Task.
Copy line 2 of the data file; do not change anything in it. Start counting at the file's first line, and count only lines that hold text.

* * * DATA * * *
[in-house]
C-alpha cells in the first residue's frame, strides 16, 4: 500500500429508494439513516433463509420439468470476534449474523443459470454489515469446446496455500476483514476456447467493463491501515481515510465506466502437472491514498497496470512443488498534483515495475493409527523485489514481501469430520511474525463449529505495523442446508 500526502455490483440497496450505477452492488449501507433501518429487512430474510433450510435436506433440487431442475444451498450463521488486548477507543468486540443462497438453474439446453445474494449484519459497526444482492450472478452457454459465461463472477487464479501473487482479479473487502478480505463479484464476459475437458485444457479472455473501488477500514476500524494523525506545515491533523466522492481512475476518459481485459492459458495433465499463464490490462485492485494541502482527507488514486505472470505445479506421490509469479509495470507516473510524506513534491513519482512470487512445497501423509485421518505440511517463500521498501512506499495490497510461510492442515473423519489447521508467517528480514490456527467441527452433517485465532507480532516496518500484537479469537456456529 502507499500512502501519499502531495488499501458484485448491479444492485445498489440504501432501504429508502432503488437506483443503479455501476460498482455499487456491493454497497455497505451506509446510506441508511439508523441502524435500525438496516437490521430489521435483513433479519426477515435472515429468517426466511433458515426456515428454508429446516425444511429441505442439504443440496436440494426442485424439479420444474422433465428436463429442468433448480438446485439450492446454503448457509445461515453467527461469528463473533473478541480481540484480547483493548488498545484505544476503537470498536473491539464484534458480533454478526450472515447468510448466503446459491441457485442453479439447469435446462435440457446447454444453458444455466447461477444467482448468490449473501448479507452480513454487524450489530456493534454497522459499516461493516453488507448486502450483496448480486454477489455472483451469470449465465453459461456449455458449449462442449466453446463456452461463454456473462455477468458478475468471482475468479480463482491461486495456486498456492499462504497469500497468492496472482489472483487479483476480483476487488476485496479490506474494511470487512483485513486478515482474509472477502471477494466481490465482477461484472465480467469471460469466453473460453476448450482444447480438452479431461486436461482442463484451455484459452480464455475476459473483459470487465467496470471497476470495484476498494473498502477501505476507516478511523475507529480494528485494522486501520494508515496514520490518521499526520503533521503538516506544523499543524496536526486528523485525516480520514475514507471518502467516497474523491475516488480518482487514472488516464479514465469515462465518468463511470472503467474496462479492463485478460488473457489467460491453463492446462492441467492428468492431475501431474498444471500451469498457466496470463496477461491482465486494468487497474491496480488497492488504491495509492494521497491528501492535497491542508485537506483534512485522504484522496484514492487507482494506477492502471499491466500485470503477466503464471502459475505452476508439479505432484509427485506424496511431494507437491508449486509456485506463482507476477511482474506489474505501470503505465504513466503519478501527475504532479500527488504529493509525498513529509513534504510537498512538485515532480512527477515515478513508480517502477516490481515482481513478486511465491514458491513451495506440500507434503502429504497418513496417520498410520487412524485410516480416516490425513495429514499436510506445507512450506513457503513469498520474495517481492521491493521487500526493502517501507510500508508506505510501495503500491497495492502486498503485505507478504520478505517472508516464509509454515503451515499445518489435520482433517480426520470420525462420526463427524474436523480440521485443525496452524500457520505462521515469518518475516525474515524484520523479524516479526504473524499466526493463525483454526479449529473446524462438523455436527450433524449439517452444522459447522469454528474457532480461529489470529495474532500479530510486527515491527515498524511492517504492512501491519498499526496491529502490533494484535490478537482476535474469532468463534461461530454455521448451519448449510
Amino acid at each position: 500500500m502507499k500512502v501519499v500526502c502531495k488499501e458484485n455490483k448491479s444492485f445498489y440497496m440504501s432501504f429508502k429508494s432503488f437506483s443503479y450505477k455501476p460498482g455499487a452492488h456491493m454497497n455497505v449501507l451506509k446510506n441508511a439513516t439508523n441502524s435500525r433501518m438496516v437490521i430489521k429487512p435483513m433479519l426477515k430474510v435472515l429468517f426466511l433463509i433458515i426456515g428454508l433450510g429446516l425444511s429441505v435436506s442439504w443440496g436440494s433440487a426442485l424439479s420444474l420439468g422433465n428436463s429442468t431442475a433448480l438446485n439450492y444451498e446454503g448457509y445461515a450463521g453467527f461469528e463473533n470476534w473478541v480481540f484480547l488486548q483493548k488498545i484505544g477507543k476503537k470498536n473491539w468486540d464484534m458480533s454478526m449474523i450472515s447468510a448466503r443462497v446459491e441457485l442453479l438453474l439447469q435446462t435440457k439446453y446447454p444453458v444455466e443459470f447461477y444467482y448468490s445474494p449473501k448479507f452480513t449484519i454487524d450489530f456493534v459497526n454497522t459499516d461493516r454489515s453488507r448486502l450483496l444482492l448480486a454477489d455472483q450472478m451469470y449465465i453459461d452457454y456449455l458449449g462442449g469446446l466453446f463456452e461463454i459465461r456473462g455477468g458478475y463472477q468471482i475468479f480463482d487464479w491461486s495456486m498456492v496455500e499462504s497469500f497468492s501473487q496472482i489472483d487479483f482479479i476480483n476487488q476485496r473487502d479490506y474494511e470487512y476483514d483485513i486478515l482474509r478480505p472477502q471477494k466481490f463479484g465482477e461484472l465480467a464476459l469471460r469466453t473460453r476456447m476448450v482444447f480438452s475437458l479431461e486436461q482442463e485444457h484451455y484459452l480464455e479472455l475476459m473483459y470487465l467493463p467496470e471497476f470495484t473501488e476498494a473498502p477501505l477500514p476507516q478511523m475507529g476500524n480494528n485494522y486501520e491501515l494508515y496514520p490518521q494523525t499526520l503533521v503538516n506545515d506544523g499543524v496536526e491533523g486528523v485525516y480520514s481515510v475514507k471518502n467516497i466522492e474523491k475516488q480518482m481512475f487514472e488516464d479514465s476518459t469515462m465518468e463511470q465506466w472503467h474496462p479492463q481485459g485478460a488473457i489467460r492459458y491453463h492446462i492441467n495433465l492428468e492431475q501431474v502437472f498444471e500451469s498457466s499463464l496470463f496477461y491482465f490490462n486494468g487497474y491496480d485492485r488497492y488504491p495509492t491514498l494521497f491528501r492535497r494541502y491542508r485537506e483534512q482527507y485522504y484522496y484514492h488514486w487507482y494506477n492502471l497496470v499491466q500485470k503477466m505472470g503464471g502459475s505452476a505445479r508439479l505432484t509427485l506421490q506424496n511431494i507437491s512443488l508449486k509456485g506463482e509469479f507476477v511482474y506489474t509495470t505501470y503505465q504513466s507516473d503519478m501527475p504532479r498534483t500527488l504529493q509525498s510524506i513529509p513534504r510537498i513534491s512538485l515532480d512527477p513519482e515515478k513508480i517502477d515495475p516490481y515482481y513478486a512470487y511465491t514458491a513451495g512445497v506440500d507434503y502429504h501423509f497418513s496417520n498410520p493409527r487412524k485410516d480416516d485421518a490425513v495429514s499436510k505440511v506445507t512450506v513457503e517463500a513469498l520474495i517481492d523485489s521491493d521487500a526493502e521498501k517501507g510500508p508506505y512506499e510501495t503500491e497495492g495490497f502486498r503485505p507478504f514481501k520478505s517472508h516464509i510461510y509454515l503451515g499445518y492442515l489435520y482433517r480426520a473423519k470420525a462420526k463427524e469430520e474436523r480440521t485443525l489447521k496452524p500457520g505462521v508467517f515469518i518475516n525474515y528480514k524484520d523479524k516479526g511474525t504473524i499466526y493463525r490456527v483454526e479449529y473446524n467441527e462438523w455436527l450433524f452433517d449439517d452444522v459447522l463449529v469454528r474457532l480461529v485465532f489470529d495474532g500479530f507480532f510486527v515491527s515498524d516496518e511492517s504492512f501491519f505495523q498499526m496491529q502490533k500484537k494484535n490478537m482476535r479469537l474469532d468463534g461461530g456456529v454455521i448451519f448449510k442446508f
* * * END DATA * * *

C-alpha cells in the first residue's frame, strides 16, 4: 500500500429508494439513516433463509420439468470476534449474523443459470454489515469446446496455500476483514476456447467493463491501515481515510465506466502437472491514498497496470512443488498534483515495475493409527523485489514481501469430520511474525463449529505495523442446508 500526502455490483440497496450505477452492488449501507433501518429487512430474510433450510435436506433440487431442475444451498450463521488486548477507543468486540443462497438453474439446453445474494449484519459497526444482492450472478452457454459465461463472477487464479501473487482479479473487502478480505463479484464476459475437458485444457479472455473501488477500514476500524494523525506545515491533523466522492481512475476518459481485459492459458495433465499463464490490462485492485494541502482527507488514486505472470505445479506421490509469479509495470507516473510524506513534491513519482512470487512445497501423509485421518505440511517463500521498501512506499495490497510461510492442515473423519489447521508467517528480514490456527467441527452433517485465532507480532516496518500484537479469537456456529 502507499500512502501519499502531495488499501458484485448491479444492485445498489440504501432501504429508502432503488437506483443503479455501476460498482455499487456491493454497497455497505451506509446510506441508511439508523441502524435500525438496516437490521430489521435483513433479519426477515435472515429468517426466511433458515426456515428454508429446516425444511429441505442439504443440496436440494426442485424439479420444474422433465428436463429442468433448480438446485439450492446454503448457509445461515453467527461469528463473533473478541480481540484480547483493548488498545484505544476503537470498536473491539464484534458480533454478526450472515447468510448466503446459491441457485442453479439447469435446462435440457446447454444453458444455466447461477444467482448468490449473501448479507452480513454487524450489530456493534454497522459499516461493516453488507448486502450483496448480486454477489455472483451469470449465465453459461456449455458449449462442449466453446463456452461463454456473462455477468458478475468471482475468479480463482491461486495456486498456492499462504497469500497468492496472482489472483487479483476480483476487488476485496479490506474494511470487512483485513486478515482474509472477502471477494466481490465482477461484472465480467469471460469466453473460453476448450482444447480438452479431461486436461482442463484451455484459452480464455475476459473483459470487465467496470471497476470495484476498494473498502477501505476507516478511523475507529480494528485494522486501520494508515496514520490518521499526520503533521503538516506544523499543524496536526486528523485525516480520514475514507471518502467516497474523491475516488480518482487514472488516464479514465469515462465518468463511470472503467474496462479492463485478460488473457489467460491453463492446462492441467492428468492431475501431474498444471500451469498457466496470463496477461491482465486494468487497474491496480488497492488504491495509492494521497491528501492535497491542508485537506483534512485522504484522496484514492487507482494506477492502471499491466500485470503477466503464471502459475505452476508439479505432484509427485506424496511431494507437491508449486509456485506463482507476477511482474506489474505501470503505465504513466503519478501527475504532479500527488504529493509525498513529509513534504510537498512538485515532480512527477515515478513508480517502477516490481515482481513478486511465491514458491513451495506440500507434503502429504497418513496417520498410520487412524485410516480416516490425513495429514499436510506445507512450506513457503513469498520474495517481492521491493521487500526493502517501507510500508508506505510501495503500491497495492502486498503485505507478504520478505517472508516464509509454515503451515499445518489435520482433517480426520470420525462420526463427524474436523480440521485443525496452524500457520505462521515469518518475516525474515524484520523479524516479526504473524499466526493463525483454526479449529473446524462438523455436527450433524449439517452444522459447522469454528474457532480461529489470529495474532500479530510486527515491527515498524511492517504492512501491519498499526496491529502490533494484535490478537482476535474469532468463534461461530454455521448451519448449510